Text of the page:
There’s Lots of ‘I’s in Team

There’s Lots of ‘I’s in Team

Mike Brearley is one of the most successful (and most enigmatic) of England cricket captains. To the uninitiated cricket is a baffling sport, yet its adherents obsess over its endless variations and layers of complexity.

It is almost unique in that it is a team sport played out through a series of deeply personal and individual duels. A trained psychoanalyst, Brearley has throughout his life studied, from both the inside and the outside, the construction and leadership of successful teams.

‘One could almost say,’ states Brearley in On Form, ‘a [successful] team is an individual. Each team has its own character, style, demeanour … It has its characteristic weaknesses or vulnerabilities, as well as strengths … The team is an individual greater than the sum of its parts. Similarly, the individual is a team, with many of the qualities of teams, a composite.’

Just as Newton showed that white light is a combination of a spectrum of colours, Brearley encourages us to consider the members of our teams (and indeed ourselves) as a mix of individual elements: strengths, interests, weaknesses, prejudices, beliefs and desires. We too appear to be a homogeneous whole, but are in effect a blend. As when white light is filtered through a prism different colours become visible, so we, at different times, in different situations and in different cultures behave and think differently. In this way, an effective leader creates a culture that rewards (emotionally and physically) the behaviours, beliefs and actions that most effectively help the team achieve their goal.

A great team is comprised of individuals who consider the team’s objectives to be consistent with the fulfilment of their own ambitions. Each brings with them their own desires, insecurities, passions and fears. A successful team allows its members, at different times, to pursue their own ambitions within the parameters of the objectives of the team, while at other times the needs of the whole (or of others) comes first. Thus each of us must and will at different times contribute to, and draw down from, the collective energy and resources of the whole. The leader’s role is to ensure her team members find and maintain this balance.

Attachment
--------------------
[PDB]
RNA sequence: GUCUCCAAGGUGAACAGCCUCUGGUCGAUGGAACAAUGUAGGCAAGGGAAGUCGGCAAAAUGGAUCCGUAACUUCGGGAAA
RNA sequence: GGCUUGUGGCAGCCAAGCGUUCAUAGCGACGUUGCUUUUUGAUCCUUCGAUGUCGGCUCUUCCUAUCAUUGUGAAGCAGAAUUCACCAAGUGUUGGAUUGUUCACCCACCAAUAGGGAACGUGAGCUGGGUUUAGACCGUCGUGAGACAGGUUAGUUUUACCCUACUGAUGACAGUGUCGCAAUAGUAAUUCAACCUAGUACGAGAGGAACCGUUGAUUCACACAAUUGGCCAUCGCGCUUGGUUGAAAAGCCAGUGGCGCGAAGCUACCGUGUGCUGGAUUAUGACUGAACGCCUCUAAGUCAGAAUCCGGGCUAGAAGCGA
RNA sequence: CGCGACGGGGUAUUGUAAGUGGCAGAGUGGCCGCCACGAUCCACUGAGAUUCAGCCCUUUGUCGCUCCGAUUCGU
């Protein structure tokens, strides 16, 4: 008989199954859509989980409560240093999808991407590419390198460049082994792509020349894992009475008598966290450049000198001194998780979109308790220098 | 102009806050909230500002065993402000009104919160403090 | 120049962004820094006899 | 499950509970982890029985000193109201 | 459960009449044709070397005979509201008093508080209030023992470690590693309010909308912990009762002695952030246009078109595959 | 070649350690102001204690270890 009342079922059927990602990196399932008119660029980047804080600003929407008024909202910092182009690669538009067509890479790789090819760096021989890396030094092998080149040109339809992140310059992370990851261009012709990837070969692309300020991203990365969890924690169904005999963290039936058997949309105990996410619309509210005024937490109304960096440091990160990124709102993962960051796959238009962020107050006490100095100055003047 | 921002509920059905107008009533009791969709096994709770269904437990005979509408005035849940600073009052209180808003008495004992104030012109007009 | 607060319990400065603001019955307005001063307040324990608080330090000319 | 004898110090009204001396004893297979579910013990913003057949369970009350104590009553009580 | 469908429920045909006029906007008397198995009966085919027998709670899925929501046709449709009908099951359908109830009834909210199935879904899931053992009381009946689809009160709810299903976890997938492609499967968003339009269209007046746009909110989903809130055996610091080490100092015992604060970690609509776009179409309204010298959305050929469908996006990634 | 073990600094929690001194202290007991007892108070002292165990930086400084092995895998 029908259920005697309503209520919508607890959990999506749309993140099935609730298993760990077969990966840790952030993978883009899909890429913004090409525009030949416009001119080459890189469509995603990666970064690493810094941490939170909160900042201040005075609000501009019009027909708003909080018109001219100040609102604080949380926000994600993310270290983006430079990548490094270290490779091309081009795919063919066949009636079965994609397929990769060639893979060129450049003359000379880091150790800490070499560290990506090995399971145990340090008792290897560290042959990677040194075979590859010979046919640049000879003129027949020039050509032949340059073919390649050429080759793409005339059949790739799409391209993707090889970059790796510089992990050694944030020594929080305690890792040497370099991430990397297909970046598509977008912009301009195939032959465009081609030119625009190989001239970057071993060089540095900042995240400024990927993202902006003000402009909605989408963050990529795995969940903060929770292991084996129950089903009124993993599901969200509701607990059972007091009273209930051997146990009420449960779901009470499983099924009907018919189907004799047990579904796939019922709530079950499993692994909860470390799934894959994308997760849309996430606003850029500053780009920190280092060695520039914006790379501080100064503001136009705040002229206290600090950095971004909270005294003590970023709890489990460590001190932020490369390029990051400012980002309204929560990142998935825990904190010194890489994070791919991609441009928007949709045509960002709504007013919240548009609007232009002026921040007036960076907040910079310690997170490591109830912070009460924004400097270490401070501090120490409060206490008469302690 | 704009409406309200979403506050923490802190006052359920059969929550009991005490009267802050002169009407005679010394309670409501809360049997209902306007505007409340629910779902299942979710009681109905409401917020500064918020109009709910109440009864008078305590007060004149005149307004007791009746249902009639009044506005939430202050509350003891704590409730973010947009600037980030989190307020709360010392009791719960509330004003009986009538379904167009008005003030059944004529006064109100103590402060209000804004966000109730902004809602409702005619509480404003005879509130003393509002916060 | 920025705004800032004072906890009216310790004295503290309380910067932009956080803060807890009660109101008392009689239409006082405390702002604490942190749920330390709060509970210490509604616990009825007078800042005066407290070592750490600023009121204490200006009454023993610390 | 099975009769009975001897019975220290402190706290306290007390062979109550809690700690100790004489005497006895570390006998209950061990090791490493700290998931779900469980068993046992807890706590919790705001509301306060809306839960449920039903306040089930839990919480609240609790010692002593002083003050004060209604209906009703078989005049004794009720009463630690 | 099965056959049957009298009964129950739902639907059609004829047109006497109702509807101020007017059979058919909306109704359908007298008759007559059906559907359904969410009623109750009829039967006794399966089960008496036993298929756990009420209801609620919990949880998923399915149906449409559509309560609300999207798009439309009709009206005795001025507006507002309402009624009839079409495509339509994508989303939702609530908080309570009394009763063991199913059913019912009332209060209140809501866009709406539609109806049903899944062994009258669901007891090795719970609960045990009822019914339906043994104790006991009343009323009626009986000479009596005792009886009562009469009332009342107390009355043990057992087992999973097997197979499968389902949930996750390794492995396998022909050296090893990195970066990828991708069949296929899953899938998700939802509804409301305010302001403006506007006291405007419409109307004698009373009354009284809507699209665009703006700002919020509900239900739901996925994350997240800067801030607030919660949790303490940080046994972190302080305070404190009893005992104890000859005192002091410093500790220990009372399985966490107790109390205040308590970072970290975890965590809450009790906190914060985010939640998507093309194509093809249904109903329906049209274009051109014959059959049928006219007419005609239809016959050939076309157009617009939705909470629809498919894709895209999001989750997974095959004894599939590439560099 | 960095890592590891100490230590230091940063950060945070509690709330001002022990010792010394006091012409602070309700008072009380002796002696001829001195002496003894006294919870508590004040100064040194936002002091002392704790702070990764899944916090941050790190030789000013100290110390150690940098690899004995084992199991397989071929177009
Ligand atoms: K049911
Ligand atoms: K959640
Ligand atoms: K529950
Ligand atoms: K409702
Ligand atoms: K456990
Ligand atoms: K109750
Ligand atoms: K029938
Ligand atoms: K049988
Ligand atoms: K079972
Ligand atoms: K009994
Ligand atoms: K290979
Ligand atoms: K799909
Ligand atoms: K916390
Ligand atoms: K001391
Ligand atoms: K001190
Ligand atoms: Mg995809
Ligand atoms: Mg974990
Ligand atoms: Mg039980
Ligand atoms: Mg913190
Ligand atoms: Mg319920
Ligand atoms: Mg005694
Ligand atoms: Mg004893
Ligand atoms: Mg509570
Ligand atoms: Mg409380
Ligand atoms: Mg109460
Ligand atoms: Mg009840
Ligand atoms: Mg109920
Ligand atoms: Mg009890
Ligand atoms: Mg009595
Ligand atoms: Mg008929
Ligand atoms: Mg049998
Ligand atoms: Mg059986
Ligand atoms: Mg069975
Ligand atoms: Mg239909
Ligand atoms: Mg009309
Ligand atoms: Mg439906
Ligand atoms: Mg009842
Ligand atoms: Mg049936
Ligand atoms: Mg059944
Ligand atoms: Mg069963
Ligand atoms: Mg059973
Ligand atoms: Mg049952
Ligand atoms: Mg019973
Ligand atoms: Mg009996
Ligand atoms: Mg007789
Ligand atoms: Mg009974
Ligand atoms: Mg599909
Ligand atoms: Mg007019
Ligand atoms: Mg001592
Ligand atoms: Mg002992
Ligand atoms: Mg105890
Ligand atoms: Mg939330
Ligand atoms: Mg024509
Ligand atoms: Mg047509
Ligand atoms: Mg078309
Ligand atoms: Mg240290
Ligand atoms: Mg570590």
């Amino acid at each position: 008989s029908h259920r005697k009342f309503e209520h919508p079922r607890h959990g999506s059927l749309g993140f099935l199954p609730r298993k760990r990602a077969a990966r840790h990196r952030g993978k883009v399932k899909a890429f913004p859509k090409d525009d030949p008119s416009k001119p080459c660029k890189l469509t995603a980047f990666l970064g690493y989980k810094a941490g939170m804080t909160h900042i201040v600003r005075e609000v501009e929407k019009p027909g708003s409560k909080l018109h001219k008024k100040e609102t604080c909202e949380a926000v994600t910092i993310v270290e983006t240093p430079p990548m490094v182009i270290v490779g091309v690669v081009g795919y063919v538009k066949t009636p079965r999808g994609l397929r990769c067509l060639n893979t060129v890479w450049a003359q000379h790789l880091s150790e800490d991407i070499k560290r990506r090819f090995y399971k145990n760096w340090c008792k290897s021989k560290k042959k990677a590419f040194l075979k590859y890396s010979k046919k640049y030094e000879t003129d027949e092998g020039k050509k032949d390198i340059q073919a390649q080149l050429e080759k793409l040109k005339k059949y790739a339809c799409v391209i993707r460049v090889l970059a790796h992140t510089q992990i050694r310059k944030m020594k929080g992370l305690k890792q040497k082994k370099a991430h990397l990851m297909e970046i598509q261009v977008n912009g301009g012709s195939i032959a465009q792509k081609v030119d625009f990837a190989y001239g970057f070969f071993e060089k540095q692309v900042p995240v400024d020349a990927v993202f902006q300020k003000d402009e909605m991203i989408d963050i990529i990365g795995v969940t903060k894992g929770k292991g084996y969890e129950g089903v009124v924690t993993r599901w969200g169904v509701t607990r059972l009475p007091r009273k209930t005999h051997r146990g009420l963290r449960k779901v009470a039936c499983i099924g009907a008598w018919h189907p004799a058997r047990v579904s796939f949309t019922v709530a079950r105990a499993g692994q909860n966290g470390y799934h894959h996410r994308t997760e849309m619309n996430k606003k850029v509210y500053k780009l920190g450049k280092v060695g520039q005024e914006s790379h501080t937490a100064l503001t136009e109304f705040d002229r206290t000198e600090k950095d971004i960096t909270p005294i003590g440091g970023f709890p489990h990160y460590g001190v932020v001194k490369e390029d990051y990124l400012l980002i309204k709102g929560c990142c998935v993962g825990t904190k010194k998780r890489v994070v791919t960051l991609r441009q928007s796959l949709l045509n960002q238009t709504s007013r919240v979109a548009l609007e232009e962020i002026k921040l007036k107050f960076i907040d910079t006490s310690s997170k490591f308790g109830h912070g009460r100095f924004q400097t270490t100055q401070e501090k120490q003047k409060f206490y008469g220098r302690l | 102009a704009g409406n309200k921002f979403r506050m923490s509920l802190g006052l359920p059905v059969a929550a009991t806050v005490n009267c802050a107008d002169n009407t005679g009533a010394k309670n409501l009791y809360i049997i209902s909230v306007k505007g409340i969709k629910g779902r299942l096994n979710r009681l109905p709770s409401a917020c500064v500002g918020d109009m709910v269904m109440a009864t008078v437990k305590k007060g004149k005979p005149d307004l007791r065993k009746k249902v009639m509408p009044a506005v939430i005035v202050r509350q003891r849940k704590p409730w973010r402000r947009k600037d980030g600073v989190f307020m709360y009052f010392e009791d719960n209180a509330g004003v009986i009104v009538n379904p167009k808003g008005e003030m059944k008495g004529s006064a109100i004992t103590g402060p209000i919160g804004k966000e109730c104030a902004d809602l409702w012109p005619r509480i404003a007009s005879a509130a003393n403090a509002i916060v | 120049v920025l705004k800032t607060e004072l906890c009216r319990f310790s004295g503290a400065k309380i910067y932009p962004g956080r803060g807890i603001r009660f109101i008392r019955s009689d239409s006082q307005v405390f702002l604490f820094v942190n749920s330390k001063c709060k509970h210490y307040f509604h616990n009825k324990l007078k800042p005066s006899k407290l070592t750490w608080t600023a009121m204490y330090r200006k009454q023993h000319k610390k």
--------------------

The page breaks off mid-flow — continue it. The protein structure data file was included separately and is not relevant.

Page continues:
In most situations, the people around you have choices; you, as the leader, should strive to ensure that this is the case for your team. In simple binary terms, individuals have the choice to stay or go. The counter-intuitive implications of this are that a great leader should create as fluid an environment as possible. The leader’s job is not to make the best of a bad job, but to create an environment so good that nobody ever wants to leave. This is the fallacy of many modern employment contracts; if people feel trapped by their contract, then they will never be full, high-performing members of the team, and thus it is self-defeating, damaging not just them but the performance of the whole.

A great leader should strive to create an environment that their people actively choose to be part of, and for that to be true, the corollary must be that they have the option to leave. As the leader it is easy to fall into the trap of seeing the world only in terms of what is in your interests, so you must continually remain aware of what is in the interests of those who work for you.

The best leaders ensure a continual confluence of the needs of the individual and the needs of the collective. A great team is comprised of great individuals who see the fulfilment of the team’s objective as wholly compatible with the fulfilment of their own ambitions.

For a leader, it’s always worth remembering that there are lots of ‘I’s in team.